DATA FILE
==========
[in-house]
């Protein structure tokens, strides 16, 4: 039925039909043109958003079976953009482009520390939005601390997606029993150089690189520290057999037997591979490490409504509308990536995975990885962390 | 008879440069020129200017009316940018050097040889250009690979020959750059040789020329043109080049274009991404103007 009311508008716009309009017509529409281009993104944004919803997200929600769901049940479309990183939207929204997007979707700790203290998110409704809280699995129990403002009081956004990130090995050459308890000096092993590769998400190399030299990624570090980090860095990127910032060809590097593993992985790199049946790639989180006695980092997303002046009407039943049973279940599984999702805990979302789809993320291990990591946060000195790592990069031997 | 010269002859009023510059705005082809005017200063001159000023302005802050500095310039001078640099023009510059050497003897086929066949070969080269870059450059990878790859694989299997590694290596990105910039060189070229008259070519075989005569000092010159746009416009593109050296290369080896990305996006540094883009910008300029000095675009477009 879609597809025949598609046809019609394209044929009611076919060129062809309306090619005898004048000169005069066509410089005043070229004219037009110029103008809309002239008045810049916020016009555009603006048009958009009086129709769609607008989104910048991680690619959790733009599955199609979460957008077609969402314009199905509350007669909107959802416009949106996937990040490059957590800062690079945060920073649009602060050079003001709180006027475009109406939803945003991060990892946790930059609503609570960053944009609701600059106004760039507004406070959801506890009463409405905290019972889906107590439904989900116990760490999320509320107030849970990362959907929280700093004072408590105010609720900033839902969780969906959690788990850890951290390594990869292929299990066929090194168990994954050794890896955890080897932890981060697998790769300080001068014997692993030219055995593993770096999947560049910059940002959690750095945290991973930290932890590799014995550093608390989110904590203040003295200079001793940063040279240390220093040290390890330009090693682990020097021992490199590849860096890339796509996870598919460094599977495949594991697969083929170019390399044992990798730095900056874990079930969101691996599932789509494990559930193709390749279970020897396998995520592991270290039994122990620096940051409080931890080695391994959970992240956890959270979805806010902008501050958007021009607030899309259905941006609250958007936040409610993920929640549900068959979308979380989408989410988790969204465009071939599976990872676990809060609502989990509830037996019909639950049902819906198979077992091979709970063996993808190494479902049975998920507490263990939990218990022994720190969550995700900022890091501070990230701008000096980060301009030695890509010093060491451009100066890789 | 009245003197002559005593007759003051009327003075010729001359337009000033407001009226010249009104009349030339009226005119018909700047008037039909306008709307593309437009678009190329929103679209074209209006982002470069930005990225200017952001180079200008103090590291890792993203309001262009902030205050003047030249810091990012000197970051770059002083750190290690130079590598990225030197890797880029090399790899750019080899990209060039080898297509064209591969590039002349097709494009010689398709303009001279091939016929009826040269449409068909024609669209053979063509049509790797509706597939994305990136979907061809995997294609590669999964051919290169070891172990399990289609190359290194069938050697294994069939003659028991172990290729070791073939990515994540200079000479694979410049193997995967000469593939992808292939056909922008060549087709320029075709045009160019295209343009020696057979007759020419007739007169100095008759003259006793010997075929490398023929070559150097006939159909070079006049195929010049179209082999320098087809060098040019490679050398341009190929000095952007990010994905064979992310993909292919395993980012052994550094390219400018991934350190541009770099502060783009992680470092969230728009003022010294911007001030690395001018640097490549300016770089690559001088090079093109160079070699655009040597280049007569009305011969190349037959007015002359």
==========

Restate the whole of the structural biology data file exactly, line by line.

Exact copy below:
[in-house]
């Protein structure tokens, strides 16, 4: 039925039909043109958003079976953009482009520390939005601390997606029993150089690189520290057999037997591979490490409504509308990536995975990885962390 | 008879440069020129200017009316940018050097040889250009690979020959750059040789020329043109080049274009991404103007 009311508008716009309009017509529409281009993104944004919803997200929600769901049940479309990183939207929204997007979707700790203290998110409704809280699995129990403002009081956004990130090995050459308890000096092993590769998400190399030299990624570090980090860095990127910032060809590097593993992985790199049946790639989180006695980092997303002046009407039943049973279940599984999702805990979302789809993320291990990591946060000195790592990069031997 | 010269002859009023510059705005082809005017200063001159000023302005802050500095310039001078640099023009510059050497003897086929066949070969080269870059450059990878790859694989299997590694290596990105910039060189070229008259070519075989005569000092010159746009416009593109050296290369080896990305996006540094883009910008300029000095675009477009 879609597809025949598609046809019609394209044929009611076919060129062809309306090619005898004048000169005069066509410089005043070229004219037009110029103008809309002239008045810049916020016009555009603006048009958009009086129709769609607008989104910048991680690619959790733009599955199609979460957008077609969402314009199905509350007669909107959802416009949106996937990040490059957590800062690079945060920073649009602060050079003001709180006027475009109406939803945003991060990892946790930059609503609570960053944009609701600059106004760039507004406070959801506890009463409405905290019972889906107590439904989900116990760490999320509320107030849970990362959907929280700093004072408590105010609720900033839902969780969906959690788990850890951290390594990869292929299990066929090194168990994954050794890896955890080897932890981060697998790769300080001068014997692993030219055995593993770096999947560049910059940002959690750095945290991973930290932890590799014995550093608390989110904590203040003295200079001793940063040279240390220093040290390890330009090693682990020097021992490199590849860096890339796509996870598919460094599977495949594991697969083929170019390399044992990798730095900056874990079930969101691996599932789509494990559930193709390749279970020897396998995520592991270290039994122990620096940051409080931890080695391994959970992240956890959270979805806010902008501050958007021009607030899309259905941006609250958007936040409610993920929640549900068959979308979380989408989410988790969204465009071939599976990872676990809060609502989990509830037996019909639950049902819906198979077992091979709970063996993808190494479902049975998920507490263990939990218990022994720190969550995700900022890091501070990230701008000096980060301009030695890509010093060491451009100066890789 | 009245003197002559005593007759003051009327003075010729001359337009000033407001009226010249009104009349030339009226005119018909700047008037039909306008709307593309437009678009190329929103679209074209209006982002470069930005990225200017952001180079200008103090590291890792993203309001262009902030205050003047030249810091990012000197970051770059002083750190290690130079590598990225030197890797880029090399790899750019080899990209060039080898297509064209591969590039002349097709494009010689398709303009001279091939016929009826040269449409068909024609669209053979063509049509790797509706597939994305990136979907061809995997294609590669999964051919290169070891172990399990289609190359290194069938050697294994069939003659028991172990290729070791073939990515994540200079000479694979410049193997995967000469593939992808292939056909922008060549087709320029075709045009160019295209343009020696057979007759020419007739007169100095008759003259006793010997075929490398023929070559150097006939159909070079006049195929010049179209082999320098087809060098040019490679050398341009190929000095952007990010994905064979992310993909292919395993980012052994550094390219400018991934350190541009770099502060783009992680470092969230728009003022010294911007001030690395001018640097490549300016770089690559001088090079093109160079070699655009040597280049007569009305011969190349037959007015002359």